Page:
Of the 18 Nobel Prizes in Physiology or Medicine awarded 1901-1920, none went to US researchers. Over the next two decades, four out of twenty-four did, then for the rest of the century, more than half.

Then:

…our analysis of Massachusetts data does not support a large impact of medical care supply on mortality in the pre-antibiotic era.

Using the best data I’ve seen to date, apart from RCTs, the authors conclude from their statistical work:

…there is little evidence that access to medical care plays a role in mortality over the entire 1965-2015 period, but it appears to have had an effect during recent years.

That is from p.33

Death rates from influenza/pneumonia and cancer seem most responsive to access to medical care.  And I had not known this:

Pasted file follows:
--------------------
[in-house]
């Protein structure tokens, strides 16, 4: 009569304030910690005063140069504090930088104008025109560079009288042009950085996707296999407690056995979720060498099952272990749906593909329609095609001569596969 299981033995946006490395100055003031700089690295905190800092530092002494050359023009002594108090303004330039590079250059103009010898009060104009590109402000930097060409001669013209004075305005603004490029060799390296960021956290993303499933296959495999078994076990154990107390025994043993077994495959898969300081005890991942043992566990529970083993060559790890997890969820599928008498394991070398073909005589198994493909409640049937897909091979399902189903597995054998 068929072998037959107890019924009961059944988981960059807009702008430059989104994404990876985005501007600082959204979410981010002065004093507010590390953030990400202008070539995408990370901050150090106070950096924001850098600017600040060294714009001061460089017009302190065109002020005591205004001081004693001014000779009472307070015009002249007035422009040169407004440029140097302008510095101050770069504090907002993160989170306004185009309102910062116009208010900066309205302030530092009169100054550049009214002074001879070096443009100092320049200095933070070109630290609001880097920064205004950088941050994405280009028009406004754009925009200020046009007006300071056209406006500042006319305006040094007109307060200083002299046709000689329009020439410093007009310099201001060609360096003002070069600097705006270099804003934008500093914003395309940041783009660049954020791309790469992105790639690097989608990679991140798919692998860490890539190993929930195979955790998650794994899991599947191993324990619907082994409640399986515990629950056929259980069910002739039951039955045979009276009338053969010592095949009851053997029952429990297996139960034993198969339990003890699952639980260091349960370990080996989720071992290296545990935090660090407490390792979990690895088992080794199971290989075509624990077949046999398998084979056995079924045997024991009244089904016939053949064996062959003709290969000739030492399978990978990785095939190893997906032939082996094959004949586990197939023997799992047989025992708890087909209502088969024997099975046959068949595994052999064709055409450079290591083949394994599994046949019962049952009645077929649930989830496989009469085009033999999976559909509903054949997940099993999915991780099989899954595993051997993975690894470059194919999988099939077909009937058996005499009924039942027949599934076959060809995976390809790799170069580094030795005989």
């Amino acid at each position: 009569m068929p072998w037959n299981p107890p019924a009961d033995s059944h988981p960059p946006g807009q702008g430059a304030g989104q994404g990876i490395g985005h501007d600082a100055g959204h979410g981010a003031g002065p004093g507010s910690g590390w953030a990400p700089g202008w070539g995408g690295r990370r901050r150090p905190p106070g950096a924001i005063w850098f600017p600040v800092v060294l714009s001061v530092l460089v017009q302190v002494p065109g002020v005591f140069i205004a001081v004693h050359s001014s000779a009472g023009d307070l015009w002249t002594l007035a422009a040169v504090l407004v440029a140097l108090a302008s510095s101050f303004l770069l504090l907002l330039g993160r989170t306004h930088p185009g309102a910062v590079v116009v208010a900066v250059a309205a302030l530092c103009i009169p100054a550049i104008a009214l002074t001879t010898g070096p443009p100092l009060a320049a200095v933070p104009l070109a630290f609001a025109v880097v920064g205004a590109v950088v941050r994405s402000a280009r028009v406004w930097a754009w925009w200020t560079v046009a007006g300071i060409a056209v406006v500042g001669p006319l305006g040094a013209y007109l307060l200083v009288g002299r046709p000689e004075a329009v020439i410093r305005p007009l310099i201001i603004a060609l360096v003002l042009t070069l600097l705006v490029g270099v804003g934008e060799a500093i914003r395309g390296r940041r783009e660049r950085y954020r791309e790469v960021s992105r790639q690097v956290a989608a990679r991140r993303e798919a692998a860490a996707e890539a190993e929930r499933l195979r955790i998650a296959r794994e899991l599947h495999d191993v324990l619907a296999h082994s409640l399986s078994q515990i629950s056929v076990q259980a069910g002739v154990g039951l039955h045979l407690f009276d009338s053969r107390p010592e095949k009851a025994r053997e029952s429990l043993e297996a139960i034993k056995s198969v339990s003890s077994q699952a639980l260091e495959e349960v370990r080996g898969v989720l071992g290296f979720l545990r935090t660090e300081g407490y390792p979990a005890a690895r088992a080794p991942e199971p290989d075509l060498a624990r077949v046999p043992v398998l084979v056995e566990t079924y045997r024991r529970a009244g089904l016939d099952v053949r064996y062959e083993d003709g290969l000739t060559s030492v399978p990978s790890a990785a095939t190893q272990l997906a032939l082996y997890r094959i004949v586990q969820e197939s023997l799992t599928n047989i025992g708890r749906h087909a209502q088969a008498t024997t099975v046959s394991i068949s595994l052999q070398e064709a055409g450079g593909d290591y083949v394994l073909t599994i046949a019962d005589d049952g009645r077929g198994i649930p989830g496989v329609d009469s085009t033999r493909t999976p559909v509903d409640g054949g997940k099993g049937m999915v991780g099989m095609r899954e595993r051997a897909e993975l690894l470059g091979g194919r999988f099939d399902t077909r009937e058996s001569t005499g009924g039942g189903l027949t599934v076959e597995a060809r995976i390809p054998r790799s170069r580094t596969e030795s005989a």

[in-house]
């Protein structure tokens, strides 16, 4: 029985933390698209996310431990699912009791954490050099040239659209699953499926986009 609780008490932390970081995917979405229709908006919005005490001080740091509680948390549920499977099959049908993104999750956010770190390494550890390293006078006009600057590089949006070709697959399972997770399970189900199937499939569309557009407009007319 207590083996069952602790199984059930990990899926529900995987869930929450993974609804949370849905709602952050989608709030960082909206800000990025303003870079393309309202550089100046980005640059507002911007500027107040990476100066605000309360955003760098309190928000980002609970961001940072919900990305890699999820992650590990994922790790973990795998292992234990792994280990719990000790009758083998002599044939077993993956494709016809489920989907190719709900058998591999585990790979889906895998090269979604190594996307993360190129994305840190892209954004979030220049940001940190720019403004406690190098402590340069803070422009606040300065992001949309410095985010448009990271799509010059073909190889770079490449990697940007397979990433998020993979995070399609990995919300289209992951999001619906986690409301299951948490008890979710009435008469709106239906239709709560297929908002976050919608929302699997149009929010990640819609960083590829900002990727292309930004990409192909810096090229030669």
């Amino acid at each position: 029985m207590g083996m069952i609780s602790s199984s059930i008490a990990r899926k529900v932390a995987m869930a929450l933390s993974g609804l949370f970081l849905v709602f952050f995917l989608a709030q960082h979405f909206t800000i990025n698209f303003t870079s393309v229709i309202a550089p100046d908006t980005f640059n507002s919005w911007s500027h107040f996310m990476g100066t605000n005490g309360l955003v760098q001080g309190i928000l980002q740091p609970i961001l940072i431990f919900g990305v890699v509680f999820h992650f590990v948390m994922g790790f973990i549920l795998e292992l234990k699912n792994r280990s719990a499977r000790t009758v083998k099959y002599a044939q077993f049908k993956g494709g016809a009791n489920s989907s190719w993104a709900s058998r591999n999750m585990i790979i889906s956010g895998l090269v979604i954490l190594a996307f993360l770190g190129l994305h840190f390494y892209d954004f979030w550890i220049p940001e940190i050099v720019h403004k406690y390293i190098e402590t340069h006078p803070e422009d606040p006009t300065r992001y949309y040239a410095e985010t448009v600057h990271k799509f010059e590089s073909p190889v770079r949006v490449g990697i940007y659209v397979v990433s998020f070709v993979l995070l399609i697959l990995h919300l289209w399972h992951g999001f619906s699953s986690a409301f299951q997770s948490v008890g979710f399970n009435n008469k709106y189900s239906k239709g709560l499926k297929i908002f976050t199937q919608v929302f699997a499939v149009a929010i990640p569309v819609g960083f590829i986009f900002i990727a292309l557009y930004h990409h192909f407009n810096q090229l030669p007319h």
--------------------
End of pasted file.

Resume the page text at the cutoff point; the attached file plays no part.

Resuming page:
The period from 1935 to 1950 saw the most…decline in infant and child mortality of any time period since 1900.  It is unclear how much of this change would have happened without antibiotics, but blood banking and advances in surgical techniques were among the host of distinct and incremental improvements that added to life expectancy while the health share of GDP increased only slightly.

Recommended.

Cam Girl Economics

Former Cam Girl Aella offers a detailed, analytical, and interesting guide to the economics of the industry.

My credentials: I was a camgirl for five years. My highest earning month was $50,000, and my highest rank (on MFC) was #7, meaning I earned the 7th most money that month. I was, at one point, one of the most (if not the most) widely known working camgirls thanks to some viral content. My average income per hour was $200. Getting there was not easy and took a ton of mistakes and work, so I hope this helps you.